Institutional investors anticipate a year of dramatic change in 2017, according to a study by Natixis Global Asset Management.
Natixis recently released the investment outlook of 500 institutional investors from around the world who manage corporate pensions, public pensions, sovereign wealth funds, insurance funds as well as endowments and foundations.
Market volatility topped the list of concerns for 2017, with 65% pointing to geopolitical events, 38% citing the U.S. elections, and 37% noting the potential for changing interest rate policies as the top sources of volatility for 2017.
“Unprecedented economic and political forces around the world are the top concern for institutions in 2017,” John Hailer, CEO of Natixis Global Asset Management for the Americas and Asia and head of global distribution, said in a statement.
Brexit, a Donald Trump presidency and Italy’s no vote on constitutional reforms are “emblematic of the forces of change” that could contribute to heightened volatility, according to the Natixis study.
However, these events are likely just the start of geopolitical volatility around the world. Elections in France, Germany and the Netherlands – where populist sentiments are running high – are still to come in 2017. In addition, the outcomes of political upheaval in South Korea and Brazil, as well as Britain’s plan for invoking Article 50 to leave the European Union also add to uncertainty across the globe.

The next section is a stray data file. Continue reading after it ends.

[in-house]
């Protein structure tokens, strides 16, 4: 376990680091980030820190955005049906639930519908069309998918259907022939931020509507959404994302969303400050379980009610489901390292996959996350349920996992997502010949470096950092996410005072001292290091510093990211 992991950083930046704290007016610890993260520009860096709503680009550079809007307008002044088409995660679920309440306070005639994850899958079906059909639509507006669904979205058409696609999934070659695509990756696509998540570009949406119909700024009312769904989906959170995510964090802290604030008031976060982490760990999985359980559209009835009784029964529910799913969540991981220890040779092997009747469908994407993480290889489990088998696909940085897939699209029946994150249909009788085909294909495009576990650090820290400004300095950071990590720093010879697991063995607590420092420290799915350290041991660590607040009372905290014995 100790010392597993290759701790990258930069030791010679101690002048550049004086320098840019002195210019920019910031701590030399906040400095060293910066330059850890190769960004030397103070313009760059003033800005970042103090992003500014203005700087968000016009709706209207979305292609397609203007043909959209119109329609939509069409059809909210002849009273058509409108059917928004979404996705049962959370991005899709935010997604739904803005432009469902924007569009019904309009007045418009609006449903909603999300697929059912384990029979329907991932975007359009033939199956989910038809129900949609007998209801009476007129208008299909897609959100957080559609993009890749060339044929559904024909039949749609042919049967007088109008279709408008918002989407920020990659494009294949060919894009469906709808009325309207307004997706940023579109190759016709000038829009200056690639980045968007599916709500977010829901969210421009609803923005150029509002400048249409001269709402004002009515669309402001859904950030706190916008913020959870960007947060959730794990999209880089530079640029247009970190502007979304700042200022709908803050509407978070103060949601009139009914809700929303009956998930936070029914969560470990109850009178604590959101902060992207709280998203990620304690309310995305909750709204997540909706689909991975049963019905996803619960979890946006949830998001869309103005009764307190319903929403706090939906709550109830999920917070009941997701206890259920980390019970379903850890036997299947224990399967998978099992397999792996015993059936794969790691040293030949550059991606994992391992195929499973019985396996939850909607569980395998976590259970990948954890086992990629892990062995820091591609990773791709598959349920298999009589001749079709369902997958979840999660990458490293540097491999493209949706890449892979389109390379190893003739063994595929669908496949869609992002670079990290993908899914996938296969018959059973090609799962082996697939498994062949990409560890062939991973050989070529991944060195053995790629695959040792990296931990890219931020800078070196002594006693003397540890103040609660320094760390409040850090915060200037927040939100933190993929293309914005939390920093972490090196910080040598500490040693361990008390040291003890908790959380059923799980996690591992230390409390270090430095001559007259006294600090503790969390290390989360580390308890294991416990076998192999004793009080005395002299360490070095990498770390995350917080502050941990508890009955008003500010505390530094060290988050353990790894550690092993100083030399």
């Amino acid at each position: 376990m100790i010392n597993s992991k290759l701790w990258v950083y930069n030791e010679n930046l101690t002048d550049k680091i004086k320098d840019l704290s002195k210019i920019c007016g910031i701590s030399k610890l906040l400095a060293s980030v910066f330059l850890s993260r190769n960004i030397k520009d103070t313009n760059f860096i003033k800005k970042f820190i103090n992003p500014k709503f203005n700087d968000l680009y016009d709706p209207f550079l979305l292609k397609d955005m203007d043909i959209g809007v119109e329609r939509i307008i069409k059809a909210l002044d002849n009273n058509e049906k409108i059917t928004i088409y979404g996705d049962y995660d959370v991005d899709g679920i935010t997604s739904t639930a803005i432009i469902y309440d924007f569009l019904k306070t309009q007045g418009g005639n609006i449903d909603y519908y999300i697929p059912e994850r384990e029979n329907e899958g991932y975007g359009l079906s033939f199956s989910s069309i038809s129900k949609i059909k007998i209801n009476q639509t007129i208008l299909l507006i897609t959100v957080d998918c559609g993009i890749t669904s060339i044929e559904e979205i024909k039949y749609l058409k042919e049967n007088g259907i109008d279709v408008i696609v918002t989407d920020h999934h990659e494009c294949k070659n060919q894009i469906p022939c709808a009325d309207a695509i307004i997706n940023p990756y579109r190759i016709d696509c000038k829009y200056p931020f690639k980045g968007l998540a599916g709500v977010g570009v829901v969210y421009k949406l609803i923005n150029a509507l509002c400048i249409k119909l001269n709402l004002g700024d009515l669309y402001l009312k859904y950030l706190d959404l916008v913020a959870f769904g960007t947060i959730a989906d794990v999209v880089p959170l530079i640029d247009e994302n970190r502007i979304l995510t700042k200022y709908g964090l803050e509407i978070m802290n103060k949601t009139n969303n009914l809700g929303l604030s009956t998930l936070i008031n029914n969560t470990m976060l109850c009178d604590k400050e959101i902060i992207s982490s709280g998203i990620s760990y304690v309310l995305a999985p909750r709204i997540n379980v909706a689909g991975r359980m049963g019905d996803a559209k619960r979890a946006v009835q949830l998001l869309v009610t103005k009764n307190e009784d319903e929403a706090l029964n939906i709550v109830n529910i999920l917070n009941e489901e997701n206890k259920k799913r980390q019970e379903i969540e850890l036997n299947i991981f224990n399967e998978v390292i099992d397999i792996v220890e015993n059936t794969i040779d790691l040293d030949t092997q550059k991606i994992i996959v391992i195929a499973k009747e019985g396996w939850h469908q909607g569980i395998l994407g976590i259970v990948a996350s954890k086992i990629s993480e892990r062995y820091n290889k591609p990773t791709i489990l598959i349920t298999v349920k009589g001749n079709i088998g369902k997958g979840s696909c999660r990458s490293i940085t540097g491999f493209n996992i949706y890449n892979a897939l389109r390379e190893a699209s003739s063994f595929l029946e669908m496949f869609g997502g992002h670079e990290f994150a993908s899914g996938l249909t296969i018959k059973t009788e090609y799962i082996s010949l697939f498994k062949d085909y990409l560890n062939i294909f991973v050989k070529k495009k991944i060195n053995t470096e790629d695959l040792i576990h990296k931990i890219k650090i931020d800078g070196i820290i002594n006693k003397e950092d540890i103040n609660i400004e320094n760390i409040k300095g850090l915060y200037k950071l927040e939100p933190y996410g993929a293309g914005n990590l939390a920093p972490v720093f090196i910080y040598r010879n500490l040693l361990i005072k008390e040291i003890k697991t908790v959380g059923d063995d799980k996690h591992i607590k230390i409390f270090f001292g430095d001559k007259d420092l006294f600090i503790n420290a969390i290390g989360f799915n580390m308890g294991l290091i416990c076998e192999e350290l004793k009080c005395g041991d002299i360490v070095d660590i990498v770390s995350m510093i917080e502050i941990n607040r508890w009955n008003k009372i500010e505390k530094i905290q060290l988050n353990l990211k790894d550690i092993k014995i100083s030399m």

The responses also showed that institutional investors’ confidence suffered after the U.S. election. Natixis conducted the survey in two stages, with 340 investors polled just before the U.S. presidential election on Nov. 8 and 160 responses collected just afterward.
Prior to the election, two-thirds of respondents expressed confidence in their organization’s ability to handle the risks associated with investment performance, which fell to 53% among those surveyed after the election.
The outlook for U.S. and emerging market stocks also changed substantially after the election.
Forty-three percent of investors surveyed before the election said emerging markets would be the best-performing equity market in 2017 compared with 31% of those surveyed after the election. Meanwhile, 46% of those surveyed before the election said the U.S. would be the biggest disappointment among global stock markets, compared with 31% of those surveyed afterward.